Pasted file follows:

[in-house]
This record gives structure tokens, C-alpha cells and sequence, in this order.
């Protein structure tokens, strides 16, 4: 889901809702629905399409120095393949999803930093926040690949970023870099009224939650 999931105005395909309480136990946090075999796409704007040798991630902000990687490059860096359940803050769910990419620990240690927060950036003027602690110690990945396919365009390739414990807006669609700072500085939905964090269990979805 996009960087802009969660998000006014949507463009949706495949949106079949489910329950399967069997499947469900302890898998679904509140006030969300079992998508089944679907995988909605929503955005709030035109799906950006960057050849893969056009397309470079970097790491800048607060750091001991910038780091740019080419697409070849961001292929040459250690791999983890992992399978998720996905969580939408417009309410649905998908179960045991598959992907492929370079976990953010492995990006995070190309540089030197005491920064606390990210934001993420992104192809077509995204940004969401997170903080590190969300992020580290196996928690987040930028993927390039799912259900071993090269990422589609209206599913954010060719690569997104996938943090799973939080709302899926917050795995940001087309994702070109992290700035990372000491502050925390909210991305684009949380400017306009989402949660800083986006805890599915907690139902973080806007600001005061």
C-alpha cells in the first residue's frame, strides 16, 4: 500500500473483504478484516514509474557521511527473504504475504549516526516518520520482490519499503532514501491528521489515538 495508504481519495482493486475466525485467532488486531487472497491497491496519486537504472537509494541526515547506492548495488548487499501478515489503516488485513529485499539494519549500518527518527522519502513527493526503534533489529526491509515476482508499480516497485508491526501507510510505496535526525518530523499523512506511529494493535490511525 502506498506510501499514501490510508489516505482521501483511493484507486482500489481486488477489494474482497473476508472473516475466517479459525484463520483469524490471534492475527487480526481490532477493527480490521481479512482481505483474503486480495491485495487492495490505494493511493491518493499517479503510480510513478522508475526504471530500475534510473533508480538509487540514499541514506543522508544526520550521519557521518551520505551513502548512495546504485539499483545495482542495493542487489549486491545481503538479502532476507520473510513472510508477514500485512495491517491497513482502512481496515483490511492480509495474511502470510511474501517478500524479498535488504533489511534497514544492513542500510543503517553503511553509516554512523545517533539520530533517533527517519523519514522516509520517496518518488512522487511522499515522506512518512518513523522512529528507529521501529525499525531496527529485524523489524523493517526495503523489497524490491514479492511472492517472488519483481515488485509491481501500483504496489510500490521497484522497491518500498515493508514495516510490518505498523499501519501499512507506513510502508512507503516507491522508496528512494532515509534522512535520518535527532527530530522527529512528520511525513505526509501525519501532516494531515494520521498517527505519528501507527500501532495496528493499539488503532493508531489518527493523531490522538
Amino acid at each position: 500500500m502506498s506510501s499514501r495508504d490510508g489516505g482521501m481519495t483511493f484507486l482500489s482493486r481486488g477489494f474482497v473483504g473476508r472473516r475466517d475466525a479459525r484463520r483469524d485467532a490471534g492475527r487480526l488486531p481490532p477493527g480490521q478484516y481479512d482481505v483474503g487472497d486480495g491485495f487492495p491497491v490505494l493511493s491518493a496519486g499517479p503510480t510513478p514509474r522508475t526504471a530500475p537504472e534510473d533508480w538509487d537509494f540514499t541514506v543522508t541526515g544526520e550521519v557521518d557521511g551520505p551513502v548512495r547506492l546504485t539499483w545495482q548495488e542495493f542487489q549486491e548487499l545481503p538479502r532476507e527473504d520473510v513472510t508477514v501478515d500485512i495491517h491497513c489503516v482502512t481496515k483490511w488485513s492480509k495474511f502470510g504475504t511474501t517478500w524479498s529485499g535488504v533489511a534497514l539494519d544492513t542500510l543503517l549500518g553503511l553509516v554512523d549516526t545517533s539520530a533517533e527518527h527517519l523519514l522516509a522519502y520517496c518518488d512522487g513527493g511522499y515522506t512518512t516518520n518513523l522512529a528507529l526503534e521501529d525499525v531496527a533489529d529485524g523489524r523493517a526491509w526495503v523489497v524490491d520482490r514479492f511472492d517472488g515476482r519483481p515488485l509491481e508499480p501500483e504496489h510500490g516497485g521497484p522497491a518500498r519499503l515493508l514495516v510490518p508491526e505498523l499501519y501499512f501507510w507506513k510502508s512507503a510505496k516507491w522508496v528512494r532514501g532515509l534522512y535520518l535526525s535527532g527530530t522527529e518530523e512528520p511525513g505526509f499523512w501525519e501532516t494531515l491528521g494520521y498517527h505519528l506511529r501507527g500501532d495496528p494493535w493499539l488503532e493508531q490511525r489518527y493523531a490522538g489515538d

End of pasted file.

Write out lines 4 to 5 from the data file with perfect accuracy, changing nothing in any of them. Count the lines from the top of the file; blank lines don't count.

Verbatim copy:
C-alpha cells in the first residue's frame, strides 16, 4: 500500500473483504478484516514509474557521511527473504504475504549516526516518520520482490519499503532514501491528521489515538 495508504481519495482493486475466525485467532488486531487472497491497491496519486537504472537509494541526515547506492548495488548487499501478515489503516488485513529485499539494519549500518527518527522519502513527493526503534533489529526491509515476482508499480516497485508491526501507510510505496535526525518530523499523512506511529494493535490511525 502506498506510501499514501490510508489516505482521501483511493484507486482500489481486488477489494474482497473476508472473516475466517479459525484463520483469524490471534492475527487480526481490532477493527480490521481479512482481505483474503486480495491485495487492495490505494493511493491518493499517479503510480510513478522508475526504471530500475534510473533508480538509487540514499541514506543522508544526520550521519557521518551520505551513502548512495546504485539499483545495482542495493542487489549486491545481503538479502532476507520473510513472510508477514500485512495491517491497513482502512481496515483490511492480509495474511502470510511474501517478500524479498535488504533489511534497514544492513542500510543503517553503511553509516554512523545517533539520530533517533527517519523519514522516509520517496518518488512522487511522499515522506512518512518513523522512529528507529521501529525499525531496527529485524523489524523493517526495503523489497524490491514479492511472492517472488519483481515488485509491481501500483504496489510500490521497484522497491518500498515493508514495516510490518505498523499501519501499512507506513510502508512507503516507491522508496528512494532515509534522512535520518535527532527530530522527529512528520511525513505526509501525519501532516494531515494520521498517527505519528501507527500501532495496528493499539488503532493508531489518527493523531490522538
Amino acid at each position: 500500500m502506498s506510501s499514501r495508504d490510508g489516505g482521501m481519495t483511493f484507486l482500489s482493486r481486488g477489494f474482497v473483504g473476508r472473516r475466517d475466525a479459525r484463520r483469524d485467532a490471534g492475527r487480526l488486531p481490532p477493527g480490521q478484516y481479512d482481505v483474503g487472497d486480495g491485495f487492495p491497491v490505494l493511493s491518493a496519486g499517479p503510480t510513478p514509474r522508475t526504471a530500475p537504472e534510473d533508480w538509487d537509494f540514499t541514506v543522508t541526515g544526520e550521519v557521518d557521511g551520505p551513502v548512495r547506492l546504485t539499483w545495482q548495488e542495493f542487489q549486491e548487499l545481503p538479502r532476507e527473504d520473510v513472510t508477514v501478515d500485512i495491517h491497513c489503516v482502512t481496515k483490511w488485513s492480509k495474511f502470510g504475504t511474501t517478500w524479498s529485499g535488504v533489511a534497514l539494519d544492513t542500510l543503517l549500518g553503511l553509516v554512523d549516526t545517533s539520530a533517533e527518527h527517519l523519514l522516509a522519502y520517496c518518488d512522487g513527493g511522499y515522506t512518512t516518520n518513523l522512529a528507529l526503534e521501529d525499525v531496527a533489529d529485524g523489524r523493517a526491509w526495503v523489497v524490491d520482490r514479492f511472492d517472488g515476482r519483481p515488485l509491481e508499480p501500483e504496489h510500490g516497485g521497484p522497491a518500498r519499503l515493508l514495516v510490518p508491526e505498523l499501519y501499512f501507510w507506513k510502508s512507503a510505496k516507491w522508496v528512494r532514501g532515509l534522512y535520518l535526525s535527532g527530530t522527529e518530523e512528520p511525513g505526509f499523512w501525519e501532516t494531515l491528521g494520521y498517527h505519528l506511529r501507527g500501532d495496528p494493535w493499539l488503532e493508531q490511525r489518527y493523531a490522538g489515538d